At a Tuesday hearing, the Chinese-owned social media platform was blasted by lawmakers, including well-known big tech skeptic Sen. Josh Hawley, R-Mo.
“Parents, if you don’t know what TikTok is, you should,” he said. “A company compromised by the Chinese Community Party knows where your children are, knows what they look like, what their voices sound like. … It’s a threat to our national security.”
TikTok officials declined to appear at the hearing. It has insisted American data is safely secured in the U.S.
Hawley doesn’t buy it.
“All it takes is one knock on the door of their parent company, based in China, from a Communist Party official for that data to be transferred,” he said.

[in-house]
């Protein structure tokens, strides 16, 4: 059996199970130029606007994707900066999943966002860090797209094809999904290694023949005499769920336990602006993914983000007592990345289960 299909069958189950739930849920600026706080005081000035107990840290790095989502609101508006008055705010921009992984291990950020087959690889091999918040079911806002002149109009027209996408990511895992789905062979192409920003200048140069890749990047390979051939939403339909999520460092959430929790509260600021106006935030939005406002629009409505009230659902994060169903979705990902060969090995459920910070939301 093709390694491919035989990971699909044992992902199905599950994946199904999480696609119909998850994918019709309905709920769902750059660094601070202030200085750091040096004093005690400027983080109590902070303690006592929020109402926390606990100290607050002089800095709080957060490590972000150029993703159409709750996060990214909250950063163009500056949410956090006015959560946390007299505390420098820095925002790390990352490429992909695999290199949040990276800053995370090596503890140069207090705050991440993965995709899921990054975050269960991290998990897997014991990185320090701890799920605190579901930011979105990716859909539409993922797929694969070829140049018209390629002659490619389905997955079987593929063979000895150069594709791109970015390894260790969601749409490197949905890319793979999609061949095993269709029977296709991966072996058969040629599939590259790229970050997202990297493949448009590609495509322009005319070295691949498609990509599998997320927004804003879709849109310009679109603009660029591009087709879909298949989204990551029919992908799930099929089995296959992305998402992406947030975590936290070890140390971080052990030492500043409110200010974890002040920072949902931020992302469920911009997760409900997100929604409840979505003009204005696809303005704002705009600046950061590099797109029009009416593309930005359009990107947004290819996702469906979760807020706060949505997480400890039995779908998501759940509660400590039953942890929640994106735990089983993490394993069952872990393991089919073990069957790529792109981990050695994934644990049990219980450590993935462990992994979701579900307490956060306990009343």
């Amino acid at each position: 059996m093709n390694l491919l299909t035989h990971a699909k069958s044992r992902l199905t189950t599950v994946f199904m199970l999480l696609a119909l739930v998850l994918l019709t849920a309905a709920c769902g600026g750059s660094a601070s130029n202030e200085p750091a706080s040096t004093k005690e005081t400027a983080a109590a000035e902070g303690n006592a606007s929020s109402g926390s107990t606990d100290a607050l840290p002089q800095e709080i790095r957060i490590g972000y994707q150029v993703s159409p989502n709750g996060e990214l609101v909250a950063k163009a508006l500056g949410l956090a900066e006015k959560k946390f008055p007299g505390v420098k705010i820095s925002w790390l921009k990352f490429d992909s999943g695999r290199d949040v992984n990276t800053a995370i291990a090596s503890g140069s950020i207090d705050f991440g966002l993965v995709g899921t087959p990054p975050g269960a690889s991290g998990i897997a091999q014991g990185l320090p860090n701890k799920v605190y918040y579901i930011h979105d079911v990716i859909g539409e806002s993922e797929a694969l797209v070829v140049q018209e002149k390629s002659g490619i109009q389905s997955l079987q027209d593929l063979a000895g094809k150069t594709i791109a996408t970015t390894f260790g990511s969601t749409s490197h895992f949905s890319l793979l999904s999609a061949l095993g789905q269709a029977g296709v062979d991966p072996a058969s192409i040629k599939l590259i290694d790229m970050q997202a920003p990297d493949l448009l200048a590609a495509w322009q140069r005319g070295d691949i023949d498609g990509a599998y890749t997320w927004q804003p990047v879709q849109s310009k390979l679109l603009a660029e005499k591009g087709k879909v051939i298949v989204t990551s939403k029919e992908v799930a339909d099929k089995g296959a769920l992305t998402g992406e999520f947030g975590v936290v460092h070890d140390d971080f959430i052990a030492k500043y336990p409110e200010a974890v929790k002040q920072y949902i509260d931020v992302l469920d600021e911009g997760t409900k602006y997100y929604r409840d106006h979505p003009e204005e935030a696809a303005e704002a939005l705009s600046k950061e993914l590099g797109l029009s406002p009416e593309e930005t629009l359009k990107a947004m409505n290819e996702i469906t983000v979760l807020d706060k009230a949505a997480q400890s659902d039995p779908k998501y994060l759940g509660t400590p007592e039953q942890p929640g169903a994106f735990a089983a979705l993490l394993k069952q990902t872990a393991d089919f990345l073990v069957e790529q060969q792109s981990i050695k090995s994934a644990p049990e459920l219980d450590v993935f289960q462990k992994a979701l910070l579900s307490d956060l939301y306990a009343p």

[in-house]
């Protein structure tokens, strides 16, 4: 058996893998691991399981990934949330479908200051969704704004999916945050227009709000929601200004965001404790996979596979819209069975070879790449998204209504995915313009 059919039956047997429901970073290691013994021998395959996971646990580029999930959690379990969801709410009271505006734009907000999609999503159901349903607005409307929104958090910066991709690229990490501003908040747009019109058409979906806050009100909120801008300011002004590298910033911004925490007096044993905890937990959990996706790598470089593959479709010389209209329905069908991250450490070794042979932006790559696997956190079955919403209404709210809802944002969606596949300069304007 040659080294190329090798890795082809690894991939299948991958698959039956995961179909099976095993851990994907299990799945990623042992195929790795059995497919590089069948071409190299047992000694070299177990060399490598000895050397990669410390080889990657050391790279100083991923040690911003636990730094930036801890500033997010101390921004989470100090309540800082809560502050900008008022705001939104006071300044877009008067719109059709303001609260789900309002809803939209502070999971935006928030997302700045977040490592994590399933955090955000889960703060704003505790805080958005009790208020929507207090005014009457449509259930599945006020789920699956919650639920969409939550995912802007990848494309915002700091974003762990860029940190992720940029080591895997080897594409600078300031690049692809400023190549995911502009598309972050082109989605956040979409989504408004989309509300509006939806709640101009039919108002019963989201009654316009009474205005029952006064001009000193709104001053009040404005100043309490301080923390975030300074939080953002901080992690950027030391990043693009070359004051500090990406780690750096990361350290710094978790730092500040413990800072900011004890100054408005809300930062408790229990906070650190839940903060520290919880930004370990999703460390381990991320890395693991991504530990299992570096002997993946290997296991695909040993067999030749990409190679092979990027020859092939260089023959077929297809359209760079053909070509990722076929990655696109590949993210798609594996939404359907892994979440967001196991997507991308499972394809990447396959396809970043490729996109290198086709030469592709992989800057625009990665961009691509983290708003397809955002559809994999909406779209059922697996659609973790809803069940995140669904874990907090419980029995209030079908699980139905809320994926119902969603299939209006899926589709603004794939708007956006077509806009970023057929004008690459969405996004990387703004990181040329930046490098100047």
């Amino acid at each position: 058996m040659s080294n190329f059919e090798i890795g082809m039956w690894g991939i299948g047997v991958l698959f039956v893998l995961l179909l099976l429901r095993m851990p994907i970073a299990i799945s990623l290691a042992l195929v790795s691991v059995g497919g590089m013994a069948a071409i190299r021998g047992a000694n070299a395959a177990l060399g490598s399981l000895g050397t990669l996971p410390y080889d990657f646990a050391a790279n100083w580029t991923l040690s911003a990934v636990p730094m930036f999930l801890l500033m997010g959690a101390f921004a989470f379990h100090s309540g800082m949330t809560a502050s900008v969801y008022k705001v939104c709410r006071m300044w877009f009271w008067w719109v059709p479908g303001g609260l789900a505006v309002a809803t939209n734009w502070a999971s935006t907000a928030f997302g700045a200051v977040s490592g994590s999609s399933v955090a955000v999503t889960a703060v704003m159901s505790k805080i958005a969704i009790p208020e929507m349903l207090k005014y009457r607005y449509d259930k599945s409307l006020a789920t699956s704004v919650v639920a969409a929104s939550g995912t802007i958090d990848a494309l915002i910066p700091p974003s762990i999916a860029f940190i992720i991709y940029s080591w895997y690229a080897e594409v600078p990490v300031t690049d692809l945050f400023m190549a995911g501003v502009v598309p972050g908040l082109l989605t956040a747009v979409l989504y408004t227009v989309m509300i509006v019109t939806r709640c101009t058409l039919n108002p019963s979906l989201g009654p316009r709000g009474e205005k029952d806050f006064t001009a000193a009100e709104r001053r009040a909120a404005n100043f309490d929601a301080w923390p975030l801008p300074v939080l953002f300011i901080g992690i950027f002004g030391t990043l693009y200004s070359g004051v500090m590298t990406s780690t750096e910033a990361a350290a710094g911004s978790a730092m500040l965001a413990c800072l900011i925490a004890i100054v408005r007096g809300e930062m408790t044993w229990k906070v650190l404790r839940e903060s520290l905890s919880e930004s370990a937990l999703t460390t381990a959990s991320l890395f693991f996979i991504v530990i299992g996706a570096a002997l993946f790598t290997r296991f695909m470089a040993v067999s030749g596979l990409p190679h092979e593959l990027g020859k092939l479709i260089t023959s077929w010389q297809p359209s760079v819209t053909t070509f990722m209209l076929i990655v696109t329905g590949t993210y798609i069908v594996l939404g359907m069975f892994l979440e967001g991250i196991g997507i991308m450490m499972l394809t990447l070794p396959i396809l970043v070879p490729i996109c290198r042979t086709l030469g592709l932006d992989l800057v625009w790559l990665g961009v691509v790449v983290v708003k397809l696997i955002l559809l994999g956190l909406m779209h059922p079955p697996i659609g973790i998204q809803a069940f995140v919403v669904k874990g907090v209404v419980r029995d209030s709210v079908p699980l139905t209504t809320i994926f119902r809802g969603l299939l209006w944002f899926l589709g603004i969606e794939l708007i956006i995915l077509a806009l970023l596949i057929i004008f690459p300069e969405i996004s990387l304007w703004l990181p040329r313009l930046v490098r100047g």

Cybersecurity experts like Kara Fredrick with the Center for a New American Security agree there is a threat.
“That is a problem. That is something we need to think about,” she told lawmakers.
While Sen. Sheldon Whitehouse, D-R.I., said the U.S. should work with other nations to develop security solutions, he doesn’t think China can be trusted.
“It’s a little bit like bringing a couple of burglars into a productive discussion on home security,” he said.
But Tom Burt of Microsoft said Congress can and should work with all governments to stop growing cyberwarfare threats.
“It’s absolutely a pursuit government should still engage in, Sen. Whitehouse,” he said.
The federal government is investigating TikTok’s relationship with Beijing. Hawley is demanding the tech group testify under oath.
Apple was also asked to appear at Tuesday’s hearing. Hawley said it, too, has opened the door for Chinese cyberattacks. The company said it got the invite on too short notice.